• notifies the police of the names, addresses and telephone numbers of the current key-holders

  • informs the council of which police station has been so notified

Failure to comply is an offence.[12]

If a burglar alarm goes off for more than an hour and it causes an annoyance to people in the vicinity, the council can enter the property to turn it off.[13]

However, the council officer must not use force to enter the property unless they have obtained a warrant to do so and is accompanied by a police officer. The council can recover the cost of silencing the alarm from the occupier of the property.

Action against car alarms can be taken by the local council under the Environment Protection Act 1990, as amended by the Noise and Statutory Nuisance Act 1993.

Noise from entertainment venues

Places of entertainment, such as pubs, clubs, and music venues, require an entertainment licence from the local council to operate. This applies to both public venues[14] and private venues that are putting on entertainment for profit or gain.[15]

A private venue that is putting on entertainment that is not for profit or gain may only be controlled by a council using its powers for general problems with noise.

When considering an application for a licence, the council consults local people. If granted, a licence is valid for up to 12 months, after which time a new application must be considered. The licence may include terms about hours of operation and the maximum number of people allowed at the venue, but not specifically about noise.

Residents who are concerned about the possible impact of noise should make their objections known to the council. If problems of noise arise after the licence is granted, residents should inform the council, as it may be that the terms of the licence have been breached in regard to hours of operation or the maximum number of people allowed at the venue.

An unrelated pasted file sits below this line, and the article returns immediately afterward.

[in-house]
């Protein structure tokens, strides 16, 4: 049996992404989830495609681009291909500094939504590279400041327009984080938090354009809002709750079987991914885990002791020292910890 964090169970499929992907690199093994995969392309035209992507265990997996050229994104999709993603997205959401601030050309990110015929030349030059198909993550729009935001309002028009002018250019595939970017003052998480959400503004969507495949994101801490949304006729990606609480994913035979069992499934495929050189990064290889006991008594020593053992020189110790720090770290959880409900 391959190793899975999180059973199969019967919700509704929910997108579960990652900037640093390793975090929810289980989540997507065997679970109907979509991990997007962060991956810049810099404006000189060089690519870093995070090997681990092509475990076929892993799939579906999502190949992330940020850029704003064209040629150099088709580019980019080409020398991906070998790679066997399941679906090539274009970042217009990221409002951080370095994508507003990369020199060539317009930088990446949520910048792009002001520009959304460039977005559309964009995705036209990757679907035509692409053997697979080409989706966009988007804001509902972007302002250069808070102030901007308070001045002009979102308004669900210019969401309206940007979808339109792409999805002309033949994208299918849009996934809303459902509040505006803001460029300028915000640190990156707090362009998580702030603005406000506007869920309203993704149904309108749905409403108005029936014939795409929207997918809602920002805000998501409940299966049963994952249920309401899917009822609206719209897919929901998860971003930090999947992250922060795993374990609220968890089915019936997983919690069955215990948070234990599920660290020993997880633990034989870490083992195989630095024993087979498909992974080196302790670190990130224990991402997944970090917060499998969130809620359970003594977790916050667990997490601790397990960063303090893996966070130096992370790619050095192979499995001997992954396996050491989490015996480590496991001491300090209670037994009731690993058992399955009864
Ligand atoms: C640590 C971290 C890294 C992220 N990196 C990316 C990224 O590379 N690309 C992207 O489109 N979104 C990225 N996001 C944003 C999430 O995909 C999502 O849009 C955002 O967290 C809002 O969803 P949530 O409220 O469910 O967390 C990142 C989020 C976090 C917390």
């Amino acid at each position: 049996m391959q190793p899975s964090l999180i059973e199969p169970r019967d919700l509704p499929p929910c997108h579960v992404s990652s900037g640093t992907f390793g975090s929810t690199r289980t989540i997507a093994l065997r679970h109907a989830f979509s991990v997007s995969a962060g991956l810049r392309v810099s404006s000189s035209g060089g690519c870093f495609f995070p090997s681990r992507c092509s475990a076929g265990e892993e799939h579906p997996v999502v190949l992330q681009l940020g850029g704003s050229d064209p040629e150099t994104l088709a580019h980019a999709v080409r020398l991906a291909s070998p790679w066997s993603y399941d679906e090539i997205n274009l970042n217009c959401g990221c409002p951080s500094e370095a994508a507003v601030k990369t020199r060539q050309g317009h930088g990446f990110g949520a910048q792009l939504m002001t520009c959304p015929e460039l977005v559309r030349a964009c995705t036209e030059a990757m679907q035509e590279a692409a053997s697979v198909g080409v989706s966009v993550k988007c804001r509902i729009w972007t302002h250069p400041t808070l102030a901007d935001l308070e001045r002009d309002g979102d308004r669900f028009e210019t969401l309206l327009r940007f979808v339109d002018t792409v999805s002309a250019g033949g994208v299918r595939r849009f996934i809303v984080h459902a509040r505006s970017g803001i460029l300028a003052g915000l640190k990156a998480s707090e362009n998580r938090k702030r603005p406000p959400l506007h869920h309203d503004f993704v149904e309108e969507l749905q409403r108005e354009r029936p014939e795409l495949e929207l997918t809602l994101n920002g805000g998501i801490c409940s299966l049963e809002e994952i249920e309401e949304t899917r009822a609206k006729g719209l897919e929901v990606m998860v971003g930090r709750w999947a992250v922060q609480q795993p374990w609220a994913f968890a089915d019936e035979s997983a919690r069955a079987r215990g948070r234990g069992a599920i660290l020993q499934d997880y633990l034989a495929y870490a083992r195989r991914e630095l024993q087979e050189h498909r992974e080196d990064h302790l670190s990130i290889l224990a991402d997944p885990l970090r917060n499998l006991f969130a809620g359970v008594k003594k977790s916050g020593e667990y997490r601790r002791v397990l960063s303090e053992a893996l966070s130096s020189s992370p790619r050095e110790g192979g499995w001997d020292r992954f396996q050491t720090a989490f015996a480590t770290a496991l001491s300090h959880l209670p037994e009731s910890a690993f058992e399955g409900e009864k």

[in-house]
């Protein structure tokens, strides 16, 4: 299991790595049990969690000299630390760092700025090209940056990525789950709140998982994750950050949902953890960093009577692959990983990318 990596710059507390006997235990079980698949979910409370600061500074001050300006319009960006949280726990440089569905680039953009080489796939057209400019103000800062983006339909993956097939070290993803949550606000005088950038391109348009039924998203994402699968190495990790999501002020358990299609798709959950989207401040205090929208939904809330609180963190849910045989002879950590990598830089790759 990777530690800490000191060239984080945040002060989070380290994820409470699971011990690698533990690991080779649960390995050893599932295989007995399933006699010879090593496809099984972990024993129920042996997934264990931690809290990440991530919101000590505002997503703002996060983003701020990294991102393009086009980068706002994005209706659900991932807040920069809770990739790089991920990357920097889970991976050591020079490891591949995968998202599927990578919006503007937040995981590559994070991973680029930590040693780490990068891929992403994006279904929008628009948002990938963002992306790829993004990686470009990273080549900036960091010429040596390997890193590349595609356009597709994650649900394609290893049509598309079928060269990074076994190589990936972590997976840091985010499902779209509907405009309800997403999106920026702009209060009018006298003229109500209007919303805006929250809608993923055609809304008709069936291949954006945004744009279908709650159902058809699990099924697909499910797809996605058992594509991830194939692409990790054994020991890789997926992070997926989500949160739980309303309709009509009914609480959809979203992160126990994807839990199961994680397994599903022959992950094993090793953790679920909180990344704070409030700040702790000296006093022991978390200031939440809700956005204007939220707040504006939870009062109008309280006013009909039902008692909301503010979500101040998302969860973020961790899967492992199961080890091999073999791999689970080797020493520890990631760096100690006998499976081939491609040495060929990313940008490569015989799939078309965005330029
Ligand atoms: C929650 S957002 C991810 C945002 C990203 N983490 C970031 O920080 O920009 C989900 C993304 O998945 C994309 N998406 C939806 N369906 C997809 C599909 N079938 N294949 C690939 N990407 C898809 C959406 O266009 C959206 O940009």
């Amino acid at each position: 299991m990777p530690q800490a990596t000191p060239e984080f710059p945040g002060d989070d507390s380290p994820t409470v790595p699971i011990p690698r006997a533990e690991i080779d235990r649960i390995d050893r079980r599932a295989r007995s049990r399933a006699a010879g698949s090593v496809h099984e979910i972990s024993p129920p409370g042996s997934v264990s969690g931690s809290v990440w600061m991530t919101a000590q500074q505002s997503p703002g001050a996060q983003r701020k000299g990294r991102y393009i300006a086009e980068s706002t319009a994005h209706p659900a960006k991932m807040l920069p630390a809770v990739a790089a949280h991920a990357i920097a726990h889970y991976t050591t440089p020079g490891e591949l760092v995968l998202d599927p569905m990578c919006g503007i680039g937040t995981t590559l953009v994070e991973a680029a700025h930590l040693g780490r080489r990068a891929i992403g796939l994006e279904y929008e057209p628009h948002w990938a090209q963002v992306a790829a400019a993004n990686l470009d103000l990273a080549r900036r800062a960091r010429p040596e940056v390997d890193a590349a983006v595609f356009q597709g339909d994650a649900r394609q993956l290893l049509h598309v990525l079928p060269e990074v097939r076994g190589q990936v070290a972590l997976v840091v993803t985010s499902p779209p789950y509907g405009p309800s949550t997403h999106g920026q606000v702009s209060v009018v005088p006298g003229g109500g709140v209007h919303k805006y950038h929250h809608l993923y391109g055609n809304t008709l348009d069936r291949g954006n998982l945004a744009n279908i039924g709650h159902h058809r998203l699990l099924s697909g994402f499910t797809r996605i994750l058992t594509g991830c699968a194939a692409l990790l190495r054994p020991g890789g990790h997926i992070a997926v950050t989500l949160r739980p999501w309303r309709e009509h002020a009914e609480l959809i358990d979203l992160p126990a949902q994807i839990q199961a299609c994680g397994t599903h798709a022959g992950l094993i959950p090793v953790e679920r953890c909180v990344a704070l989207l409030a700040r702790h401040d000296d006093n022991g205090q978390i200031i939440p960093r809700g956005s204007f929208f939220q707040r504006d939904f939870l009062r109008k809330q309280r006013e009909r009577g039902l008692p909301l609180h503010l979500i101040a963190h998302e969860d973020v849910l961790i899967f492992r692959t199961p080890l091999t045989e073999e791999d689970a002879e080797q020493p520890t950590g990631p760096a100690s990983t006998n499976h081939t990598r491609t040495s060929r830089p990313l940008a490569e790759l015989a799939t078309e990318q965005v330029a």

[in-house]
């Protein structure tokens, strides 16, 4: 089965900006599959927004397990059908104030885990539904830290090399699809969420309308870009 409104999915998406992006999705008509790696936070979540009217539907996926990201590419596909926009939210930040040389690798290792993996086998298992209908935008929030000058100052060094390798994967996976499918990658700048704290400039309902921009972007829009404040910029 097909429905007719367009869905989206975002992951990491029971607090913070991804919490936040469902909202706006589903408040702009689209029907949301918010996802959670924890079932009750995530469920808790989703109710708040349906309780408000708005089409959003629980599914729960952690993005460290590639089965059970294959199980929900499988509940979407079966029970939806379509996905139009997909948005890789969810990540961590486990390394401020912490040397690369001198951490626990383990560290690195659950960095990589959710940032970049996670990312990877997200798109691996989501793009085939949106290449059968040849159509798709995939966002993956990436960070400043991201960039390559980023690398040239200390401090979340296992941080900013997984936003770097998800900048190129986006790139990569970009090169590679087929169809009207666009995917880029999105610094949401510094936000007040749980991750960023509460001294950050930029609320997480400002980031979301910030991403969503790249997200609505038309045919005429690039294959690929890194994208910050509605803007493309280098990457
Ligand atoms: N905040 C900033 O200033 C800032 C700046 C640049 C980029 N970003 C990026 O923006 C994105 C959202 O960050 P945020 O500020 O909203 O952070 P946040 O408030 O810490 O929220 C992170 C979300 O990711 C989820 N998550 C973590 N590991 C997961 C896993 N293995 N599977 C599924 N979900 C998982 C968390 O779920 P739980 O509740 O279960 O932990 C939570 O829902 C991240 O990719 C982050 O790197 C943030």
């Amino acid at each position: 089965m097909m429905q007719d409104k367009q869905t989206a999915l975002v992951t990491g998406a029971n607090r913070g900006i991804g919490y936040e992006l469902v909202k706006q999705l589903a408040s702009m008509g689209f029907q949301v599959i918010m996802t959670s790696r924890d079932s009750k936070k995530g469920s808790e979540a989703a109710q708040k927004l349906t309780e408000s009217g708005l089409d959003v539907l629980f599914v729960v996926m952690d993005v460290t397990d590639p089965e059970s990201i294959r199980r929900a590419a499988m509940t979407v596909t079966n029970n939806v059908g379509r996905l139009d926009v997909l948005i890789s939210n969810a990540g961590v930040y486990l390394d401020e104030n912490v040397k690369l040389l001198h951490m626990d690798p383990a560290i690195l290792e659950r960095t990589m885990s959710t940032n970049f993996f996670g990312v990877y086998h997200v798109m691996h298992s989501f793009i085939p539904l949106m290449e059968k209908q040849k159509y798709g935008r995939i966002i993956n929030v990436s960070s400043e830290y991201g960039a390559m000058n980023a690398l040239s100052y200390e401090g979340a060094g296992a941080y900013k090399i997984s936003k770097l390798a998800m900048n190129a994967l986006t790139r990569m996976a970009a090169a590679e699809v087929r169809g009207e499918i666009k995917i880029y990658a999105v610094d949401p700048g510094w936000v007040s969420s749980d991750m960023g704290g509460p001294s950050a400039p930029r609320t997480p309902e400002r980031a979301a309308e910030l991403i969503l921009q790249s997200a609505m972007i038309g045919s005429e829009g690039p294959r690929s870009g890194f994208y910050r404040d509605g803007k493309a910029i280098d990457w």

Noise from loudspeakers in the street

Loudspeakers cannot be played in the street:[16]

  • between 9pm and 8am, except by the emergency services or if consent has been given by the council[17]

  • at any time for business purposes, except by vehicles selling perishable foods (for example ice cream vans) which can use loudspeakers between 12pm and 7pm in a way that does not annoy people in the vicinity

Complaints about loudspeakers in the street should be made to the local council's environmental health department.

Traffic noise

Generally, there is little that can be done about excessive noise caused by traffic. For example, councils cannot take action under the Environmental Protection Act 1990.[18]

If traffic is causing excessive noise on a new or improved road (but not an existing road), occupiers living alongside the road may be eligible for a noise insulation grant. The grant may cover the cost of double glazing the part of the property that faces the road.[19]

Complaints about excessive noise from individual vehicles, for example noisy exhausts or a horn being sounded between 11pm and 7am by a vehicle in a restricted road,[20] should be made to the police.

Last updated: 26 March 2021

Footnotes

  • [1]

    Blaenau Gwent BC v Khan, The Times, 4 May 1993.

  • [2]

    Building Regulations 2010 SI 2010/2214.

  • [3]

    s.79(6) Environmental Protection Act 1990.

  • [4]

    ss.5 and 6 Civil Aviation Act 1982.

  • [5]

    s.35 Civil Aviation Act 1982.

  • [6]

    s.79 Civil Aviation Act 1982.

  • [7]

    s.63 Airports Act 1986.

  • [8]

    s.60 Control of Pollution Act 1974.

  • [9]

    s.9 and Sch.3 Noise and Statutory Nuisance Act 1993.

  • [10]

    s.23 London Local Authorities Act 1991.

  • [11]

    s.9(1) Noise and Statutory Nuisance Act 1993.

  • [12]

    paras 3 and 4, Sch.3 Noise and Statutory Nuisance Act 1993.

  • [13]

    paras 6 and 7, Sch.3 Noise and Statutory Nuisance Act 1993.

  • [14]

    Part 1 of the Local Government (Miscellaneous) Provisions Act 1982; in London s.52 and Sch.12 London Government Act 1963.

  • [15]

    Private Places of Entertainment (Licensing) Act 1967.

  • [16]

    s.62 Control of Pollution Act 1974.

  • [17]

    s.3A Control of Pollution Act 1974 and Sch.2 Noise and Statutory Nuisance Act 1993.

  • [18]

    s.79(6A)(a) Environmental Protection Act 1990.

  • [19]

    Part 2, Land Compensation Act 1973; Noise Insulation Regulations 1975 as amended.

  • [20]

    Motor Vehicles (Construction and Use) Regulations 1986.